It used to be that these standard rejections came by certified mail and were printed in ornate script on fine paper. Today they all come by text message. Still, they carry with them the same tradition. They are summary rejections. And they are form letters.

If someone were to travel forward from 100 years in the past they would recognize them immediately. “That is a standard rejection of a petition for love, sent by the bureau which handles such,” they would say. But then they would add, “Where is the ornate script and fine paper?” And they would look sad. Because 100 years ago we were a more tactile people appreciative of ornate flourishes. Even if there was, as today, a shortage of love.

A traveler from 500 years earlier would not recognize either rejection. Modern love had not yet been invented. It is a bittersweet fact.

At least in the electronic age one need not stand in the terrible lines at the petition office. As early as a decade ago people still had to queue up in line for hours to qualify for the chance at rejection. People did this, as today, for the slim hope that their petition would be granted.

The form rejection lists a reason. The reason is never revealed outright but instead a reference is made to a number. The number corresponds to a large reference which holds all the reasons rejection may be made. There are 100 volumes in question. The reasons for rejection are, some say, innumerable, but in reality they mostly break down to endless variations on three reasons which no one likes to discuss. Most people do not bother to look up the reference number listed in their rejection.

Mine was V.21.12.91. “Rejected for tendency to look up and contemplate facts and figures.”

We all know people whose petitions for love have been, or seem to have been, granted. It is commonly thought that some petitions are granted only to make the system seem viable. In fact, these successful petitions have a high failure rate. There is a complaint bureau. It is housed on the top floor of the tallest building in the world. There is no elevator. When you arrive at the single window you find it empty with a sign which says: “No Returns.”

There has always been a shortage of love and that is why a system of rationing has been set up. To preserve love by careful denial.

The truth is there has been no new love manufactured since 1992. All the love in the world is used. And second-hand love has a resale value which can only be classified as pitiful.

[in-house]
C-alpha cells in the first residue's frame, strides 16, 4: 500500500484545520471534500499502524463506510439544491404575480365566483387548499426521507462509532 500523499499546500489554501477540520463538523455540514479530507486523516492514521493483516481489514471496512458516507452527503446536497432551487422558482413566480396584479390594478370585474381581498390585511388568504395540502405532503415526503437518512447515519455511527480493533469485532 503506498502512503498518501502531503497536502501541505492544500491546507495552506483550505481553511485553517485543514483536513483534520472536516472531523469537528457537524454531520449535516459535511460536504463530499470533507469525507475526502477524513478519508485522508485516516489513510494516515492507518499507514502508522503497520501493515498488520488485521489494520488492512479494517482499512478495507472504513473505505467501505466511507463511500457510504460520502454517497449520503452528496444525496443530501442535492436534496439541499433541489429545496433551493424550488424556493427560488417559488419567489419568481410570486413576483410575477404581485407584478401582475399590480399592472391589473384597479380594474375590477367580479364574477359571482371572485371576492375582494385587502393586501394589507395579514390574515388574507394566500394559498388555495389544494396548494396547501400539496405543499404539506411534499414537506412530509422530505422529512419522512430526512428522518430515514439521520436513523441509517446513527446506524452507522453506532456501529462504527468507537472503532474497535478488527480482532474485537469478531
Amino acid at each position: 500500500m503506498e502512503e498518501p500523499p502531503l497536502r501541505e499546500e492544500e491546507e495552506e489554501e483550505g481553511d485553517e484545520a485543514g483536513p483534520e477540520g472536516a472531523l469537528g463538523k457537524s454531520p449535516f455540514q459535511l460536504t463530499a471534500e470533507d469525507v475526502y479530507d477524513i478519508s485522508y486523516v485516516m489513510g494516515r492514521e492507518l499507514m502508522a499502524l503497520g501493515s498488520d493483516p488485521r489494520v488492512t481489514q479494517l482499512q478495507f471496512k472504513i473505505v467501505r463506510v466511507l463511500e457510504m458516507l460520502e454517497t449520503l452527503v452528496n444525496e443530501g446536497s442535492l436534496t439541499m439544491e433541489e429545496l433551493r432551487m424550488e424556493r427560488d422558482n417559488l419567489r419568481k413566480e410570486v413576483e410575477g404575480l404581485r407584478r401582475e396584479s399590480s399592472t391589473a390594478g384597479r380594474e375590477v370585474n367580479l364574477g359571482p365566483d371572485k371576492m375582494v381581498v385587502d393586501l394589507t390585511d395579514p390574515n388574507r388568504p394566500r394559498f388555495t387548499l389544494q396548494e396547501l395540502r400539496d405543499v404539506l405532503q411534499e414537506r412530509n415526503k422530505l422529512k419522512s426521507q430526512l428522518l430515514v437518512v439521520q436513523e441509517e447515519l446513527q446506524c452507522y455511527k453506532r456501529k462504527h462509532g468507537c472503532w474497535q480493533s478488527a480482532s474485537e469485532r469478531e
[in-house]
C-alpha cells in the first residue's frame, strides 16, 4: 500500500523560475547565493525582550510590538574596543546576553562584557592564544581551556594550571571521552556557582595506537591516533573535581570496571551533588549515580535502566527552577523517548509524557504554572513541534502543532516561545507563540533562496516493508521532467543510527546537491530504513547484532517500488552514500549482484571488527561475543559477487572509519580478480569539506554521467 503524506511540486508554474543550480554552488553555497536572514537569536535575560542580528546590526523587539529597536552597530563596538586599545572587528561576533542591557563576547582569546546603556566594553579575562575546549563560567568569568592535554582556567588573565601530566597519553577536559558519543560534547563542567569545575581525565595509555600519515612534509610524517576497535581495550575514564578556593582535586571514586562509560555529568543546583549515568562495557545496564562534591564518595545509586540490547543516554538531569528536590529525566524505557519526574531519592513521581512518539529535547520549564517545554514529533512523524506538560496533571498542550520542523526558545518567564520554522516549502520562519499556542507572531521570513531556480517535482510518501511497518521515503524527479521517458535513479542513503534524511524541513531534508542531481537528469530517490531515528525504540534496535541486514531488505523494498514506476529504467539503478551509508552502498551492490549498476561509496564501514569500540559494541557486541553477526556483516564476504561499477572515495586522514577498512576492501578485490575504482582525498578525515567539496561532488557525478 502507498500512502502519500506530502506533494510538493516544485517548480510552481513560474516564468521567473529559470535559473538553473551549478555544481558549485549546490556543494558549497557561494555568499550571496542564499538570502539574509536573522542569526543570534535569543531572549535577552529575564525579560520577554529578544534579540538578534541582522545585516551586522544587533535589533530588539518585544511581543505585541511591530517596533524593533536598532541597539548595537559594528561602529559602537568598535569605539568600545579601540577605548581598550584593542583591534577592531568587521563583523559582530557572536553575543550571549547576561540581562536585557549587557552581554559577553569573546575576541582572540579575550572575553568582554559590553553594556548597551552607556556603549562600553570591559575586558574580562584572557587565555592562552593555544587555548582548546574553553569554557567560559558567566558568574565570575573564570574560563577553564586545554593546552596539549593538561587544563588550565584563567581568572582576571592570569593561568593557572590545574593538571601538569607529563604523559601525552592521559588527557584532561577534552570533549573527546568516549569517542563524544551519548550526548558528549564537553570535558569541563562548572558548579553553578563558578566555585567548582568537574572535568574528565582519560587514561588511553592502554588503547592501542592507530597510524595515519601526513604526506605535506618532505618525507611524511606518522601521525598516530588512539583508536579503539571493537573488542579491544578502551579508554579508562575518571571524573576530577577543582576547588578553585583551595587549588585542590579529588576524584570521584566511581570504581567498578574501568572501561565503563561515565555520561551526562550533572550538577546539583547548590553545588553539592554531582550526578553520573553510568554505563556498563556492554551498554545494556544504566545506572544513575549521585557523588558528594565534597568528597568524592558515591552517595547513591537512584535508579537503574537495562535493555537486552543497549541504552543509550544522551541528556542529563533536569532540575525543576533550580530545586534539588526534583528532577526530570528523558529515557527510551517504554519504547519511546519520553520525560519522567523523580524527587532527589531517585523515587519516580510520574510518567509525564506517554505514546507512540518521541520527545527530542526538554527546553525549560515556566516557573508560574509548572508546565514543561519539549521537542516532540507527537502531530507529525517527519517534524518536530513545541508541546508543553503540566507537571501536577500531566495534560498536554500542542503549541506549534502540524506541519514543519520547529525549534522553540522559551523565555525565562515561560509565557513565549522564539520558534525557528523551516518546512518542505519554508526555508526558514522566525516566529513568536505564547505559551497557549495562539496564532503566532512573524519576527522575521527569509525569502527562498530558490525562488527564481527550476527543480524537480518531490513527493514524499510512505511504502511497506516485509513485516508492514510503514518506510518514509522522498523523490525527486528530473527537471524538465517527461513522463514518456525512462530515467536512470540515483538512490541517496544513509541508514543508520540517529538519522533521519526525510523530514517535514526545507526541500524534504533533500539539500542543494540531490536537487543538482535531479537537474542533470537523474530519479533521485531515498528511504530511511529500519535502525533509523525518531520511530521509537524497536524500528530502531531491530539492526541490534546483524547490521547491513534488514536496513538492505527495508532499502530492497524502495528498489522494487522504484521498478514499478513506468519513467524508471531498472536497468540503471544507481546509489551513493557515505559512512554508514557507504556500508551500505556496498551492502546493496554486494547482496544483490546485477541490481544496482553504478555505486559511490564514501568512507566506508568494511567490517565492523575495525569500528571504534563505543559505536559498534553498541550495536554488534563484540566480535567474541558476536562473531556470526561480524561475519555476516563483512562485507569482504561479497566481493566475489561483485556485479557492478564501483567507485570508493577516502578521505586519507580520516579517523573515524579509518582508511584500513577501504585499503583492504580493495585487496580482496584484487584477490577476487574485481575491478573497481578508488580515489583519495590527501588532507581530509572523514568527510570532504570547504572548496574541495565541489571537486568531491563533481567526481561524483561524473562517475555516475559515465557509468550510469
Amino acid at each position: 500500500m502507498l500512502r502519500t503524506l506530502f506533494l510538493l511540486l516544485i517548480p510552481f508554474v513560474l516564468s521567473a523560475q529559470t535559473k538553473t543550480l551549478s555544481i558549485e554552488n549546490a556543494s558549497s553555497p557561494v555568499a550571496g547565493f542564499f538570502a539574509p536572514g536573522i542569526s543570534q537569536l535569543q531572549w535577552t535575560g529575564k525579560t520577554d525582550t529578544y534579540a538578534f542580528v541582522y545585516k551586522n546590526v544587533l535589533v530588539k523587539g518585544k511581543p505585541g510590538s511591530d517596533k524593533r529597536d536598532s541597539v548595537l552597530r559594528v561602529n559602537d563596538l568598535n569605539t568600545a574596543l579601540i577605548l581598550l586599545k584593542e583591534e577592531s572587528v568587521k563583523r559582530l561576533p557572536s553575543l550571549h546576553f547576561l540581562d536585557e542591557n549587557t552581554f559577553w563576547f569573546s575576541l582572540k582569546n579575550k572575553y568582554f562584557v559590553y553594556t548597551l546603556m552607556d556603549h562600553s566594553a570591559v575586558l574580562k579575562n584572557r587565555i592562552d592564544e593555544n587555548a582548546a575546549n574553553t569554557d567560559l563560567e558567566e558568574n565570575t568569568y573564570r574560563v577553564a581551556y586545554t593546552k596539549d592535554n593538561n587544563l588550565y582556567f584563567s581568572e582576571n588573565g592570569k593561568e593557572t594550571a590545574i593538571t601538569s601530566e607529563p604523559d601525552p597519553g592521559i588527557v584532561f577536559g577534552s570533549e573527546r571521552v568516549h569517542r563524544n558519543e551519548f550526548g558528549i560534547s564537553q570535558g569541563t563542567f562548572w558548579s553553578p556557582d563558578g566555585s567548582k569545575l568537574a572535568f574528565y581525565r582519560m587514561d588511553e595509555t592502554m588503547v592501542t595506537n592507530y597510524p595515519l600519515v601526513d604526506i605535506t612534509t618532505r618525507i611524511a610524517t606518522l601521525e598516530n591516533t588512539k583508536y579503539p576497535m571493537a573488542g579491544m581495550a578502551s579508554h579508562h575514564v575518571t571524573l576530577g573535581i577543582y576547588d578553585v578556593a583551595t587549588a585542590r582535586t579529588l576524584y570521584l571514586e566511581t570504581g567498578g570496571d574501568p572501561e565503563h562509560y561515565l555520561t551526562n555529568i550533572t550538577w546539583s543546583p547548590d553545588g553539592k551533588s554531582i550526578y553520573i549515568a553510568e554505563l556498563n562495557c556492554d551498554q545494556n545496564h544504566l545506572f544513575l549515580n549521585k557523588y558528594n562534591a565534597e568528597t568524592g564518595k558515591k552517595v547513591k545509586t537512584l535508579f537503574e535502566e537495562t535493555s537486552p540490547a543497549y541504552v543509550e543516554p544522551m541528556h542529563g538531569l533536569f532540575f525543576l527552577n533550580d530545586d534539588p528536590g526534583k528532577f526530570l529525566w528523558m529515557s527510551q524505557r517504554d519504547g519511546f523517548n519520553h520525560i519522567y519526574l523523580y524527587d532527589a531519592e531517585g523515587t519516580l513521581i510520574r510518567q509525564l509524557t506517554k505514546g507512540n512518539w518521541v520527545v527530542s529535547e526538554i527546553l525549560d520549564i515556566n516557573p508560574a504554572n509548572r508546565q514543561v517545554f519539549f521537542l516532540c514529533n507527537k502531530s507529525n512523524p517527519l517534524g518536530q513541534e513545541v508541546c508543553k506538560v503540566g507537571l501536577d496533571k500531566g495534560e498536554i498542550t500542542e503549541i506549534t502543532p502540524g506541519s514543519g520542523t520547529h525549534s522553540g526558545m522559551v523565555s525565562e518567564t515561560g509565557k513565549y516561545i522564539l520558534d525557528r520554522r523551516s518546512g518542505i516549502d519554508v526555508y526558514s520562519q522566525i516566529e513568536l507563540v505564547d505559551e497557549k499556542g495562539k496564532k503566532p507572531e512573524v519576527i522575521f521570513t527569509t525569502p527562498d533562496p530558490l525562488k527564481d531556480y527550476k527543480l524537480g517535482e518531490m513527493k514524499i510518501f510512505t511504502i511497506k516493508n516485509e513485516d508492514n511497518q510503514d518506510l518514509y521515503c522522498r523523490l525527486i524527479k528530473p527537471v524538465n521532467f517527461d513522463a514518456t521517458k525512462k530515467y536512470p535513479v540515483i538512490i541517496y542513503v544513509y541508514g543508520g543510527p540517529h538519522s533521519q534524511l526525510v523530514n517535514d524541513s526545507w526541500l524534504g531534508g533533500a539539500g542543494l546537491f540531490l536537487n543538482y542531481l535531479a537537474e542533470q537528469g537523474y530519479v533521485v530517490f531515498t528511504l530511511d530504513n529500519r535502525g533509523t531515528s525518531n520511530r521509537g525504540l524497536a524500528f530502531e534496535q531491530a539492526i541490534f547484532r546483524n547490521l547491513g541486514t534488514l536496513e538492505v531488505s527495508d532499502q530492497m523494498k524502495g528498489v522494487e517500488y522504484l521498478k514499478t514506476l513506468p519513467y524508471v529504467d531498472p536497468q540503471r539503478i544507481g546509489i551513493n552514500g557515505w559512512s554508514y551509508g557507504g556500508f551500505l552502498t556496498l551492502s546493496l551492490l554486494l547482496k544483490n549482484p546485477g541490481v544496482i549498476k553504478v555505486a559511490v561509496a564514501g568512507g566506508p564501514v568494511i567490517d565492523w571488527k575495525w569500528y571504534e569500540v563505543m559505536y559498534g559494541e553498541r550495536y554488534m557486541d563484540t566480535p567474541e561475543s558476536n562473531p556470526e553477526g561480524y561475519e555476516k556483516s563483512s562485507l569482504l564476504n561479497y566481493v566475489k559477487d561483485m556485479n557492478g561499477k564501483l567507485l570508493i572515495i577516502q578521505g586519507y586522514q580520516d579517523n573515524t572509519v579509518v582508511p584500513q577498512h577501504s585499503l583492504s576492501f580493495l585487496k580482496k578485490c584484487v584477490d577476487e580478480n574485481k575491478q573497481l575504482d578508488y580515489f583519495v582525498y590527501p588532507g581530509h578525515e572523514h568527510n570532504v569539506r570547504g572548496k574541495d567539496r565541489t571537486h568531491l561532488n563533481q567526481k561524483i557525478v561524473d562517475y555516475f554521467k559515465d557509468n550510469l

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Published on March 29, 2015 20:21 • 6 views

January 17, 2015

My new ebook, Tragic Stories Disguised as Jokes, is out. Soon to be followed by the paperback and audiobook. There will also be an audiobook of the previous book, Perils of Free Thought.

David Raffin – Store – Metaphysicist. Humorist. Performer. Author..

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Published on January 17, 2015 06:08 • 17 views

January 7, 2015

in, out, and about the box [for Charlie Hebdo]

If a cartoonist draws Muhammad, he or she invariably will frame that drawing between four straight lines, a graphic representation of a box. Herein lies a problem: Nobody puts Muhammad in a box.

The Muhammad in a Box was a toy popular in the fifties. You turned the crank and it played a tune. But Muhammad never popped out. Angry parents would take the toy to the manufacturer and complain. The manufacturer invariably told them that Muhammad does not “pop out.” Such would be unseemly.

Some asked if Muhammad was really in the box. Here the manufacturer had to be clever. He said that Muhammad was, in fact, simultaneously in the box and not in the box at the same time. Possibly with, or without, a cat. “Is he or isn’t he?” they would ask. And he would reply “It depends on whether you want him to be. Do you want him to be? Are you looking? What are your expectations? Would you know him if you saw him? Would you know him from Jack? Perhaps you and your questioning are really the issue here.”

In this way, while there was never a no-return policy, the lack of returns was assured.

Sometimes people would journey to the manufacturer and ask, “If Muhammad is in the box, what is he doing in there?” and associated questions like, “How did he come to be in the box, if that is where he is?” and “Is there possibly anyone else in there?” sometimes followed by “and how do they get along?” Occasionally a traveler looking for answers would become clever and ask, “Are we even talking about the same Muhammad? It is a very common name.”

The manufacturer would say, “No one knows” “It is matter for the scholars” “How is it any of your business?” “With the utmost hospitality, as is the custom” and “Look in your own heart.”

The fast food outlet Muhammad in the Box makes the best falafel, granted the locations are difficult to find. They neither advertise or have a logo. But their falafel is the best.


From the upcoming book Tragic Stories Disguised as Jokes by David Raffin


And also an excerpt from Viva Chapeau

from the book Rhyme or Treason (the hard fought illusion of choice) by David Raffin :

Now, Islam is the youngest of the three faiths descended from Judaism.

Muslims pray on a schedule five times a day. Five Times. I am amazed you can get any suicide killings planned and carried out on that kind of a schedule.

In this country a lot of people believe “Moslem” is synonymous with “terrorist.”

This is probably unfair. Like all the Jews who don’t run people over with bulldozers, and all the Christians who don’t torture people, there are all those Moslems who defy categorization by not blowing anything up. In mathematics there is a phrase for all of these people in all three groups: they are individuals who fall outside the standard deviation.

It should be pointed out that men wearing turbans are more than likely not Moslems but Sikhs. I have nothing disparaging to say about the turban. The turban is a perfectly fine piece of headgear. In fact, I like to think the turban is a great mystery box that may hold many fascinating things.

In the 1970s, in the Saturday morning cartoon starring the Harlem Globetrotters, there was a character (“Sweet Lou” Dunbar) who could at any point reach into his giant Afro and pull out whatever was needed. I like to think this about the turban.

It may not be true, but that has never stopped the propagation of any belief.

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Published on January 07, 2015 13:14 • 29 views

Metaphysicist, Writer, Performer

David Raffin
David Raffin :
Metaphysicist, Writer, Performer